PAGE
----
Britain caps off topsy-turvy year of queen’s death, prime minister roulette with energy crisis, economic woes
The United Kingdom wraps up an historic year in which it saw the changing of its monarch for the first time in 70 years while switching prime minister three times in three months, all of which has left the country in an uncertain position heading into the New Year.
Boris Johnson started the year as prime minister, but gave way to Liz Truss before Rishi Sunak took over. Britain, in that time, has seen a number of problems arise across the economic spectrum that will continue to plague it in 2023.
But this year shall remain most significant in the U.K. as the year that Queen Elizabeth II, Britain’s longest-reigning monarch and the world’s second-longest reigning monarch, passed away. Her death touched all corners of the globe, and all eyes now rest on King Charles III to see how he handles the awesome responsibility of ruling.
Between Sunak and Charles, there will be plenty to work as they guide Britain through a difficult period.
PRIME MINISTER ROULETTE
Johnson’s reputation for a Teflon-like ability to deflect scandal and controversy finally failed him after he elevated party member Chris Pincher to the powerful role of deputy chief whip despite allegations of sexual misconduct.
Facing a vote of no confidence, Johnson voluntarily stepped down, which prompted an incredible leadership challenge that lasted for months and eventually winnowed down to just two candidates: Former Chancellor of the Exchequer Sunak, who also helped pushed out Johnson with a very public resignation from his cabinet position, and the then foreign secretary Truss.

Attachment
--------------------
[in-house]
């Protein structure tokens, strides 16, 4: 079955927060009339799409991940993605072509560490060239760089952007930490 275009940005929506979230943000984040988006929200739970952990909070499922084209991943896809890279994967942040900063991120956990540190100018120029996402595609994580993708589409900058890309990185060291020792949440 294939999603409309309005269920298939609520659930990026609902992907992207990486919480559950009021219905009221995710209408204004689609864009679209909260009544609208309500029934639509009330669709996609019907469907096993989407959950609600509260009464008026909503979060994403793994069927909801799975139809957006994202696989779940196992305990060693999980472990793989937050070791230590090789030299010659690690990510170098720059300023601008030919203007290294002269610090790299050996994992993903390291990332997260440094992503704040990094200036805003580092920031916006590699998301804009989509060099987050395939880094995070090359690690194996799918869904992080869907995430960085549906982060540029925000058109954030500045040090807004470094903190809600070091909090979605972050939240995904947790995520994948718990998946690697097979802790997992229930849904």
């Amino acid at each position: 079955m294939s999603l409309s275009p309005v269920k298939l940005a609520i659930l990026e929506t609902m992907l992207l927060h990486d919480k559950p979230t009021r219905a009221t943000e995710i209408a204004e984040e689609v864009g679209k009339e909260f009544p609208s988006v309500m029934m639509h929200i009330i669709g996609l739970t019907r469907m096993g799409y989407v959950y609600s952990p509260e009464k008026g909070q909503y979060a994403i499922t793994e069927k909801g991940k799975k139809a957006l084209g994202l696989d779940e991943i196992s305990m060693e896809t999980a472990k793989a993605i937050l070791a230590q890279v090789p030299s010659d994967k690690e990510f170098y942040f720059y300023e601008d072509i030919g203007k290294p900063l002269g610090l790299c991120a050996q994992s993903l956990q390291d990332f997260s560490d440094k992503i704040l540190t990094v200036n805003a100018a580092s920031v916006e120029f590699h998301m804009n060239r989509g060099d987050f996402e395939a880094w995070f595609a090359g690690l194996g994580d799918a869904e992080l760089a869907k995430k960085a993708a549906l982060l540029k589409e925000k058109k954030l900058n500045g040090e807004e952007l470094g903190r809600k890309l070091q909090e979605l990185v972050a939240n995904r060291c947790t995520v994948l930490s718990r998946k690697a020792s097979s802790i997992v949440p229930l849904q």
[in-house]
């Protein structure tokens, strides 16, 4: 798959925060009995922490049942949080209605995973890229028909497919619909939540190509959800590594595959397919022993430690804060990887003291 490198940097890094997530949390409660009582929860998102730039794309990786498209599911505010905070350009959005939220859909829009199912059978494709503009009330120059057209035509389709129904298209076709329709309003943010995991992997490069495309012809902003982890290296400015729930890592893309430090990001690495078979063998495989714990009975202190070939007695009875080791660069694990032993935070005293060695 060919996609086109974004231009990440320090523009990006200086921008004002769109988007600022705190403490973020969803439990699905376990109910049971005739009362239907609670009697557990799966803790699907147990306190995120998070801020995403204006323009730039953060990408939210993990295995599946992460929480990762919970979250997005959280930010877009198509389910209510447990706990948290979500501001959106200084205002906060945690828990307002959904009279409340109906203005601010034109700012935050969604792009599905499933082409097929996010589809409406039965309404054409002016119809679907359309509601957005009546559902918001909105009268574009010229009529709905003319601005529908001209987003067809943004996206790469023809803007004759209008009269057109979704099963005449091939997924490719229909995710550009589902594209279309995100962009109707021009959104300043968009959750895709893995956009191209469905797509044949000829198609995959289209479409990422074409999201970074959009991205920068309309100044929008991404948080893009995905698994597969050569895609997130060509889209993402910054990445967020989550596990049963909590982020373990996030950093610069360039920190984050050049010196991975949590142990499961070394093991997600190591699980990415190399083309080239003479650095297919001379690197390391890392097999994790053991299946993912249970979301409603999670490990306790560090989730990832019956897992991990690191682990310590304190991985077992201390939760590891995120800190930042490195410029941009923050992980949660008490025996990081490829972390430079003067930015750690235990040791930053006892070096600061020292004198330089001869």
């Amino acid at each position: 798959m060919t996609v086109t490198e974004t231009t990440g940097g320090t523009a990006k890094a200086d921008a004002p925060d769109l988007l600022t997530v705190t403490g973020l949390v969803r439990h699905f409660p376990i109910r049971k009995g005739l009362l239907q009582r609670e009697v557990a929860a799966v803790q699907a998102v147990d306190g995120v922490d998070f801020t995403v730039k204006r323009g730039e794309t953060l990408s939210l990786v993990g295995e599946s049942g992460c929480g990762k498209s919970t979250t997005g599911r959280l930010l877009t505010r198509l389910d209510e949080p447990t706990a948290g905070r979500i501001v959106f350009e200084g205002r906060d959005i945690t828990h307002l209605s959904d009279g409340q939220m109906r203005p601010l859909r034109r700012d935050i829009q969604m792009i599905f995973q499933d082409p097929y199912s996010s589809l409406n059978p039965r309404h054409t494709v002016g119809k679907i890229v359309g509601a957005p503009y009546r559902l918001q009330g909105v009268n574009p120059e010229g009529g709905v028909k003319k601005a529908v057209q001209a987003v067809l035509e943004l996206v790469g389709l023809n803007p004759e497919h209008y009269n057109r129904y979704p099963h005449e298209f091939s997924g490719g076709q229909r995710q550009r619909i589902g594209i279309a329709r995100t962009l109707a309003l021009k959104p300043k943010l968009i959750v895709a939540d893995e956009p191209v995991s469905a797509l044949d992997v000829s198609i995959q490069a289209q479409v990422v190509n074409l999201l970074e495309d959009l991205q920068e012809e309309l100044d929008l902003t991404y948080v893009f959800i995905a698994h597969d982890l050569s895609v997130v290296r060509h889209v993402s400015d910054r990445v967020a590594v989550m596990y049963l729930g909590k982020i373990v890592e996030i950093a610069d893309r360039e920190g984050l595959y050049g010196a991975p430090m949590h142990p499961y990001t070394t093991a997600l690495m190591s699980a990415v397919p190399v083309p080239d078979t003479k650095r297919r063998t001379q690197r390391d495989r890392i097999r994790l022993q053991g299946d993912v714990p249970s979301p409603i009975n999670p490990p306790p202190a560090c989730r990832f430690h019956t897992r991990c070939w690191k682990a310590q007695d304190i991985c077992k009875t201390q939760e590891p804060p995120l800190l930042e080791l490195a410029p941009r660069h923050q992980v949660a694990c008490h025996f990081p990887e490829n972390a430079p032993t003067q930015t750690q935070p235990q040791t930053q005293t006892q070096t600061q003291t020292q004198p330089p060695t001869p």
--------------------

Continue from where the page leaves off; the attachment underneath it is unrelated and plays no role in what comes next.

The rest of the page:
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Truss won out, but her victory proved short-lived as she spent just 44 days in office – the shortest stint for any British prime minister in history. The “no confidence” rumblings started almost as soon as she entered office, prompting a humorous website to livestream a head of lettuce to see if it would outlast the Truss government.
And the lettuce won after Truss and her Chancellor of the Exchequer Kwasi Kwarteng released their mini-budget, which they argued would help stimulate the economy with tax cuts that would have reduced treasury revenues by some $54 billion.
The public and experts rejected the plan and immediately called for Truss to resign. She eventually agreed, but ended up with the distinction as the final prime minister of Elizabeth’s reign.
Sunak won the second, brief leadership challenge. His personal wealth is due mostly to his wife Akshata Murty’s holdings in her family’s India-based IT company Infosys. Her .93% stake in the company is worth 700 million pounds, making the couple wealthier than Elizabeth or Charles.